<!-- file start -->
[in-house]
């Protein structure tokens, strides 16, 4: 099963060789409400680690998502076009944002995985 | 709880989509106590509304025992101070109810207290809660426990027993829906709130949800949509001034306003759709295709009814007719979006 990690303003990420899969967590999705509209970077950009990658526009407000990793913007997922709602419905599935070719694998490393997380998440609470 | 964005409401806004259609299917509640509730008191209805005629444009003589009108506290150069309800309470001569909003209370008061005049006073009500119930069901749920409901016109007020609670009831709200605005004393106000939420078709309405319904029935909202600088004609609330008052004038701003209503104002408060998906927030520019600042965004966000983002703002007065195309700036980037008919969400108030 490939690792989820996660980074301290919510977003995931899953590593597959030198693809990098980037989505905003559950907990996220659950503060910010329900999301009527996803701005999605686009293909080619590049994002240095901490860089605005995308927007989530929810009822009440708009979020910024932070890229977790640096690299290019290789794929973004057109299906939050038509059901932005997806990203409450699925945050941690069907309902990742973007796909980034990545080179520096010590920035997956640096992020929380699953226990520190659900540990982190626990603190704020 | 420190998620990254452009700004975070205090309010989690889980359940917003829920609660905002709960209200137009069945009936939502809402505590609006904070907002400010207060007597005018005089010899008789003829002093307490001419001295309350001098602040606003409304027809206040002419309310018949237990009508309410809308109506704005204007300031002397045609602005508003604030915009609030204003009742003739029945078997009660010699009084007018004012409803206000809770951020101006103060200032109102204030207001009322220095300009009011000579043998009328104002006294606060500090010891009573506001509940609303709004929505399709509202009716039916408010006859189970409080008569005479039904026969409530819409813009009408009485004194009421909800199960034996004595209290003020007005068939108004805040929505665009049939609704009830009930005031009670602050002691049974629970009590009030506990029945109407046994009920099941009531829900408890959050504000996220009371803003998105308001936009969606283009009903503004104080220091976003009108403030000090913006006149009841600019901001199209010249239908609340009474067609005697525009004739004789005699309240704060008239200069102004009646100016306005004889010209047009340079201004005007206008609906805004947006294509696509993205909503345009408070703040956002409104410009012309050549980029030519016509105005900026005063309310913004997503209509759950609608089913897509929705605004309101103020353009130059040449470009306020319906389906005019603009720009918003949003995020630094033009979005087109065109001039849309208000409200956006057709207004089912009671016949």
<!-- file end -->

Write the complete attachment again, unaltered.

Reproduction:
[in-house]
């Protein structure tokens, strides 16, 4: 099963060789409400680690998502076009944002995985 | 709880989509106590509304025992101070109810207290809660426990027993829906709130949800949509001034306003759709295709009814007719979006 990690303003990420899969967590999705509209970077950009990658526009407000990793913007997922709602419905599935070719694998490393997380998440609470 | 964005409401806004259609299917509640509730008191209805005629444009003589009108506290150069309800309470001569909003209370008061005049006073009500119930069901749920409901016109007020609670009831709200605005004393106000939420078709309405319904029935909202600088004609609330008052004038701003209503104002408060998906927030520019600042965004966000983002703002007065195309700036980037008919969400108030 490939690792989820996660980074301290919510977003995931899953590593597959030198693809990098980037989505905003559950907990996220659950503060910010329900999301009527996803701005999605686009293909080619590049994002240095901490860089605005995308927007989530929810009822009440708009979020910024932070890229977790640096690299290019290789794929973004057109299906939050038509059901932005997806990203409450699925945050941690069907309902990742973007796909980034990545080179520096010590920035997956640096992020929380699953226990520190659900540990982190626990603190704020 | 420190998620990254452009700004975070205090309010989690889980359940917003829920609660905002709960209200137009069945009936939502809402505590609006904070907002400010207060007597005018005089010899008789003829002093307490001419001295309350001098602040606003409304027809206040002419309310018949237990009508309410809308109506704005204007300031002397045609602005508003604030915009609030204003009742003739029945078997009660010699009084007018004012409803206000809770951020101006103060200032109102204030207001009322220095300009009011000579043998009328104002006294606060500090010891009573506001509940609303709004929505399709509202009716039916408010006859189970409080008569005479039904026969409530819409813009009408009485004194009421909800199960034996004595209290003020007005068939108004805040929505665009049939609704009830009930005031009670602050002691049974629970009590009030506990029945109407046994009920099941009531829900408890959050504000996220009371803003998105308001936009969606283009009903503004104080220091976003009108403030000090913006006149009841600019901001199209010249239908609340009474067609005697525009004739004789005699309240704060008239200069102004009646100016306005004889010209047009340079201004005007206008609906805004947006294509696509993205909503345009408070703040956002409104410009012309050549980029030519016509105005900026005063309310913004997503209509759950609608089913897509929705605004309101103020353009130059040449470009306020319906389906005019603009720009918003949003995020630094033009979005087109065109001039849309208000409200956006057709207004089912009671016949």